11. RE: Dario’s non-penalty (which I was incensed about during the race yesterday): here’s a fairly thorough explanation of what’s at play there:

    http://www.16thandgeorgetown.com/2011/06/why-dario-wasnt-penalizd.html

    Now, I’m still not so sure that I buy that Dario shouldn’t have gotten a penalty, but at least this is somewhere to start with the rationale at play. With Will arriving in less than 6 seconds after Dario pulled into his box, I think Power’s RF changer was within his rights to have the wheel set out on pit lane, but I can see how this is very much a judgement call.

    • billytheskink Says:

      A good friend of mine was furious about this as well. I would have agreed with a penalty, but also agreed with the ABC crew noting it was a judgement call. The 16th and Georgetown post seems to confirm that thought.

      Between the non-penalty and the timing of the cautions, Dario was as charmed as he was fast this weekend.

  12. billytheskink Says:

    I absolutely agree with you, George. It wasn’t a perfect race, certainly a bit sloppy, but still very entertaining. It’s unfortunate that we didn’t get to see the 3-way fight for the win between TK, Helio, and Dario but that’s why they call it racing (thanks AJ). Passing wasn’t easy, but was very possible, and I think that makes pretty good racing.
    I hope the series is willing to stick with Milwaukee, because with decent promotion and racing like that, the crowd ought to grow.

    Aside from Marty Reid’s verbal fumbling, I thought ABC’s coverage was fair. Commercial-heavy, sure, but no more so than much of television. Fewer “none of your business” moments than in races past. They did cut to (Dixon’s?) radio a half second too early, preventing Sato from stealing Hiro Matsushita’s nickname. Sato should have gotten more than a drive-through for that.

    I think Kimball’s equipment is a distant fourth in the Ganassi stable, but the guy is certainly not ready to be a competitive oval driver. Still, the only egregious instance of a backmarker getting in the way that I recall was Saavedra sticking to the racing line and keeping the leaders behind him for 5-6 laps during the first stint.

  13. +1 On the weather. I live 30 miles north of the track and left at 11 am in rain to get there. The weather reports indicated a window in the weather was coming, but that it would close up just in time for the start of the race. Obviously, that didn’t happen.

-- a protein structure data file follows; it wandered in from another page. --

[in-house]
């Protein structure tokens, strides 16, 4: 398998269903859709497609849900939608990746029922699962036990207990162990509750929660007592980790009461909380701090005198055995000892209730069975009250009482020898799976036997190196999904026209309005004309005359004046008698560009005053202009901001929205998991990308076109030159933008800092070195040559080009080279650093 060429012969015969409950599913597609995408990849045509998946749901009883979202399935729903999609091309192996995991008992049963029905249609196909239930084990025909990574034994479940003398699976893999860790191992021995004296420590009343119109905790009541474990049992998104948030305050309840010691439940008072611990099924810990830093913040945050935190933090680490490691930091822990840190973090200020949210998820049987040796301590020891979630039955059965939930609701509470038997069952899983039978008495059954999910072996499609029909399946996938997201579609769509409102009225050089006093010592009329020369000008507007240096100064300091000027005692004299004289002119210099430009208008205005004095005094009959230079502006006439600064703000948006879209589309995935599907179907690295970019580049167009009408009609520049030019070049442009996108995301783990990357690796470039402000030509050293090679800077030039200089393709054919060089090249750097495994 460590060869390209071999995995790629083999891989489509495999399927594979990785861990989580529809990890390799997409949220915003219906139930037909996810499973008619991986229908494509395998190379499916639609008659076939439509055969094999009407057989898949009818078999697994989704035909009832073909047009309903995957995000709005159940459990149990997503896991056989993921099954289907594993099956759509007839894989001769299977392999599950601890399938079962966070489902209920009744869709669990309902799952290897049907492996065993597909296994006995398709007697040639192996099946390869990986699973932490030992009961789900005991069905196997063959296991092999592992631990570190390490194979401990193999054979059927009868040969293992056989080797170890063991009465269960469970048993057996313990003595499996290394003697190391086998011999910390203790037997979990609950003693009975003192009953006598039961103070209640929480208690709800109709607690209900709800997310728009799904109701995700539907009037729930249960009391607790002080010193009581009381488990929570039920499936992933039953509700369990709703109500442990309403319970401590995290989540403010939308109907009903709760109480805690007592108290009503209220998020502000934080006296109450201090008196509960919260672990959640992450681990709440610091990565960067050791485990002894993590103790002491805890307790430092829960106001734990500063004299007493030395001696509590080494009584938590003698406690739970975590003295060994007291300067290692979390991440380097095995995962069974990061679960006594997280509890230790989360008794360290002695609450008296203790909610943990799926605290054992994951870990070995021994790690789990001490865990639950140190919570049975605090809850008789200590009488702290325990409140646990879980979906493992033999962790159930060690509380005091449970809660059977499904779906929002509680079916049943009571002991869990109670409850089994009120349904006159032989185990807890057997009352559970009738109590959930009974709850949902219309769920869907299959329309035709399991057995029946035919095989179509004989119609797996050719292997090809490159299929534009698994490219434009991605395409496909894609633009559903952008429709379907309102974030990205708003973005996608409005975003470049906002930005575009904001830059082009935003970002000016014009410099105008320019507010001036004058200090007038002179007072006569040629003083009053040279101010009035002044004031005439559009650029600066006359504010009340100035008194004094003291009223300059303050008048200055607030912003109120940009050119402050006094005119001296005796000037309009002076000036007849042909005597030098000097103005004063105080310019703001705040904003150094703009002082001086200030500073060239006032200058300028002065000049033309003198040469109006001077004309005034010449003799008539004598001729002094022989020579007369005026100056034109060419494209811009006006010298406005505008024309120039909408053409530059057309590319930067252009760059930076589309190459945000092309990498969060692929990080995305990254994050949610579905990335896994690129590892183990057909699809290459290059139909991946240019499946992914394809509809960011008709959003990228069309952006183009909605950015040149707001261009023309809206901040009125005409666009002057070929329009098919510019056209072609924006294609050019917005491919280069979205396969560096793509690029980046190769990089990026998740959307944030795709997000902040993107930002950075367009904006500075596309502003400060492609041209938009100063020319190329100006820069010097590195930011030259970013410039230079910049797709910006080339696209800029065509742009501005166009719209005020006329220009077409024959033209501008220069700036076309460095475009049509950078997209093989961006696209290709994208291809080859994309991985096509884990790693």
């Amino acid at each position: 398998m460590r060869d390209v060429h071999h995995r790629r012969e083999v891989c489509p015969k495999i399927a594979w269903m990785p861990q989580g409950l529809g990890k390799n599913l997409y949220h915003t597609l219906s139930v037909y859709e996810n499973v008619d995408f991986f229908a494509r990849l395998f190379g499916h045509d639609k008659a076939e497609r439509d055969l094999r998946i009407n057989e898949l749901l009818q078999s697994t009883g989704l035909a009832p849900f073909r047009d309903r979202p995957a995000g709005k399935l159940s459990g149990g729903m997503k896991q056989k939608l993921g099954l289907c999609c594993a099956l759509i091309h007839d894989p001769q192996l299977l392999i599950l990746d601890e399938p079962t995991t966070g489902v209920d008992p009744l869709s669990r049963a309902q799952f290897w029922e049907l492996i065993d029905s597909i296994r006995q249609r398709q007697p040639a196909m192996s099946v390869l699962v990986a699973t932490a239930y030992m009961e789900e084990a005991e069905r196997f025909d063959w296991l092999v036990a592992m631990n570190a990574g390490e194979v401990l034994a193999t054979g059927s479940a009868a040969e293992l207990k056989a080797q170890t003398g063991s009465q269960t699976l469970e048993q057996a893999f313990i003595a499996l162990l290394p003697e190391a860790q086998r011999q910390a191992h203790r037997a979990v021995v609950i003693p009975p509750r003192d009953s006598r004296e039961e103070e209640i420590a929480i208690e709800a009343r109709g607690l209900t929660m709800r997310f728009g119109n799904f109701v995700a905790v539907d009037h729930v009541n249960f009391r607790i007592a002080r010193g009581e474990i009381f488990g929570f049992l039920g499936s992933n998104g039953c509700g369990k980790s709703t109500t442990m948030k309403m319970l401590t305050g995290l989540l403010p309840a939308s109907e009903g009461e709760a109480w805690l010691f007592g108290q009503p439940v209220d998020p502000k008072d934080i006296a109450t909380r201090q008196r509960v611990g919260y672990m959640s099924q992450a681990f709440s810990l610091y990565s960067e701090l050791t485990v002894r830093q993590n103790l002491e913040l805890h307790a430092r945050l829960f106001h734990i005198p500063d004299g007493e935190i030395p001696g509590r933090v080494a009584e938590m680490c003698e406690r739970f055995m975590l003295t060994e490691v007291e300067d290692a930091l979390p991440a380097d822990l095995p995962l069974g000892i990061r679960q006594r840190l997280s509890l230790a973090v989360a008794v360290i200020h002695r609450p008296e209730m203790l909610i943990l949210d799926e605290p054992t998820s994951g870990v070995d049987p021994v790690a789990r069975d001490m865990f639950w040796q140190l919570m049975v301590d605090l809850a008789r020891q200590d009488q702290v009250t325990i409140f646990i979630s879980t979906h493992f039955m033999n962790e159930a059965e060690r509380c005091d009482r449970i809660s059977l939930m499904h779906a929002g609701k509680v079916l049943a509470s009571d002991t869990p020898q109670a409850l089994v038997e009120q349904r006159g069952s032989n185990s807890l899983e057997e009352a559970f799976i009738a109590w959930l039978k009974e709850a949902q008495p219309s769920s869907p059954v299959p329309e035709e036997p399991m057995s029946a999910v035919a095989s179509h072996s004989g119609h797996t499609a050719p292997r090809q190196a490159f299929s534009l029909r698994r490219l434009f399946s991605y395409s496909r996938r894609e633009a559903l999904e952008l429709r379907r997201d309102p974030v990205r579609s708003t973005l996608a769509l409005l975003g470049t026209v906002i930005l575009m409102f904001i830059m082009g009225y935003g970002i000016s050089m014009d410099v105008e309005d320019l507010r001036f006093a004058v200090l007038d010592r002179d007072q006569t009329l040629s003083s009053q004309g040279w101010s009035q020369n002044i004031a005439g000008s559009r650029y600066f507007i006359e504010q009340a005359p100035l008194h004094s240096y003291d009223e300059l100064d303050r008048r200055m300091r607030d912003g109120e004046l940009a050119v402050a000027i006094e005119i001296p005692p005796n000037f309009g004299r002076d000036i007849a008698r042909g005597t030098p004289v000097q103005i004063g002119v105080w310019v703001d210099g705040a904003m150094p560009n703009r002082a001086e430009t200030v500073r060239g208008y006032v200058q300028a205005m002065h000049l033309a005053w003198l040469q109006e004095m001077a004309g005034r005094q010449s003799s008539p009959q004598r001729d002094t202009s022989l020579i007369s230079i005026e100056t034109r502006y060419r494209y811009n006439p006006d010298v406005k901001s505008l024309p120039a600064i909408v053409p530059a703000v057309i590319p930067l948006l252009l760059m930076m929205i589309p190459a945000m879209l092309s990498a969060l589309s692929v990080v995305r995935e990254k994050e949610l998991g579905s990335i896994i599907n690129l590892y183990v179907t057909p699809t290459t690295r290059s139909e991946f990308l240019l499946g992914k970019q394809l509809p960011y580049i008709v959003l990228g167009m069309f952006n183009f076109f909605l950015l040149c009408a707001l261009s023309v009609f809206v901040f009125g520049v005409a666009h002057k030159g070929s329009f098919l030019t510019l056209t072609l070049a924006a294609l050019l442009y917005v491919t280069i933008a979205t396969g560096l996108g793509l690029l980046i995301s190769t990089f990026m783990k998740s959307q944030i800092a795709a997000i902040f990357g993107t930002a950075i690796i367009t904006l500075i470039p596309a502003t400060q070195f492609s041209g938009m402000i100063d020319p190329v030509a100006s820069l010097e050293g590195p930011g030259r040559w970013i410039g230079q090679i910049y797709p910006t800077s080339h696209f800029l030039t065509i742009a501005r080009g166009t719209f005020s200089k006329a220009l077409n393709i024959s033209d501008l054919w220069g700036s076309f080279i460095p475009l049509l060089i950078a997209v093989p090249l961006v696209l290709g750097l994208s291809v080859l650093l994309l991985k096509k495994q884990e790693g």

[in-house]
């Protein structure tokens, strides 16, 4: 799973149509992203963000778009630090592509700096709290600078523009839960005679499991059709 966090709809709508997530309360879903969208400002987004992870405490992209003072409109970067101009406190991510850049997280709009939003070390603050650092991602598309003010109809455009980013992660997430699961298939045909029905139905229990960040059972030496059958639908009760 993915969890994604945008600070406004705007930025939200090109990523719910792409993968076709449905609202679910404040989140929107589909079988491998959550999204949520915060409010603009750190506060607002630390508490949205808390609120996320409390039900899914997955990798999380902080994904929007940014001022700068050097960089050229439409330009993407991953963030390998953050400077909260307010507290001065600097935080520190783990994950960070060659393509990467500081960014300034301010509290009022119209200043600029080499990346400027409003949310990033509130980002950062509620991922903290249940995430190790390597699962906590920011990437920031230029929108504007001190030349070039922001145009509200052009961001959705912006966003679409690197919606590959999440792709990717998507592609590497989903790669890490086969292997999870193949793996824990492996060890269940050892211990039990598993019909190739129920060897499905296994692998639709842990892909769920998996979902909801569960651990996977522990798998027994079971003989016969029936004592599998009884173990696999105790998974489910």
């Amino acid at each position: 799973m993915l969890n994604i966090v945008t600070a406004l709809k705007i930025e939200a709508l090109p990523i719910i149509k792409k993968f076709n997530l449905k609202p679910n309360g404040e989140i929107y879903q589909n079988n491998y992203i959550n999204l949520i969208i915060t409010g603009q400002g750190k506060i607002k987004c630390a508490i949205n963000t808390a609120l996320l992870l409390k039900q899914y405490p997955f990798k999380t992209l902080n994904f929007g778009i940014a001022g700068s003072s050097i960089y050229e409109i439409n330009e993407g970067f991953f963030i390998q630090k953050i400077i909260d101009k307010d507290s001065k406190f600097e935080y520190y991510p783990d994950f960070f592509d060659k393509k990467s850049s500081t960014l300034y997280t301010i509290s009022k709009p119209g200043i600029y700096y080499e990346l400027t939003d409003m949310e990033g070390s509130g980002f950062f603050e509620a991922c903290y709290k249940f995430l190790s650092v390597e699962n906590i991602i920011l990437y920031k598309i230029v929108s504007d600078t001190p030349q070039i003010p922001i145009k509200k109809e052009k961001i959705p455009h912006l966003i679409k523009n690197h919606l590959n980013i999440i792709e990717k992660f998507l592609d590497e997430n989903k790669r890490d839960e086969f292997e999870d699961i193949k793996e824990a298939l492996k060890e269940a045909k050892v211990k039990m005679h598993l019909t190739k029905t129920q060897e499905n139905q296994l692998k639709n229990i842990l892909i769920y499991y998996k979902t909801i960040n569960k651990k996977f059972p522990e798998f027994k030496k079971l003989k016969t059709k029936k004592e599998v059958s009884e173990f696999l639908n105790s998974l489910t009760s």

The crowd was sparse, but not so bad I would have been able to sit where I wanted to. There seemed to be a lot of families, and they were very knowledgeable. (Thanks to the guy next to me with the scanner.)) SStill, I wish it was better, and it should have been. Aside from radio ads, promotion was non existent and the promotors gave the impression of slight disorganization.

    I though the racing was fantastic, even if the lead didn’t change hands very often. My impression was that the track is a difficult one to drive that is unforgiving of driver error or poor setup. Which is good-it separates the men from the boys.
    I didn’t see any video of the race, so I’m still kind of wondering exactly what went on with the pit road issues. I do have a photo of Franchitti coming into his pit with Power’s RF tire changer standing on his tire-not moving it out of the way like it sounds like they were instructed to do. Pit road penalties seem to be inconsistently enforced-didn’t Power himself avoid a penalty at Indy when he lost his LR wheel?

  14. Ron Ford Says:

    Perhaps one of you who watched the race on TV will answer this for me. I was parked against the infield fence between turns one and two. During one of the restarts (after some additional yellow flag time to sweep the track), three cars came out of the pits and tried to blend in at the very same time that the entire field was entering turn two. There was an immediate accident, but we could not see who caused that or how it happened. We found it odd that after all those yellow laps three cars would be trying to join the field that late. What happened there and who was involved? Was that the accident that took out Alex Lloyd and SS?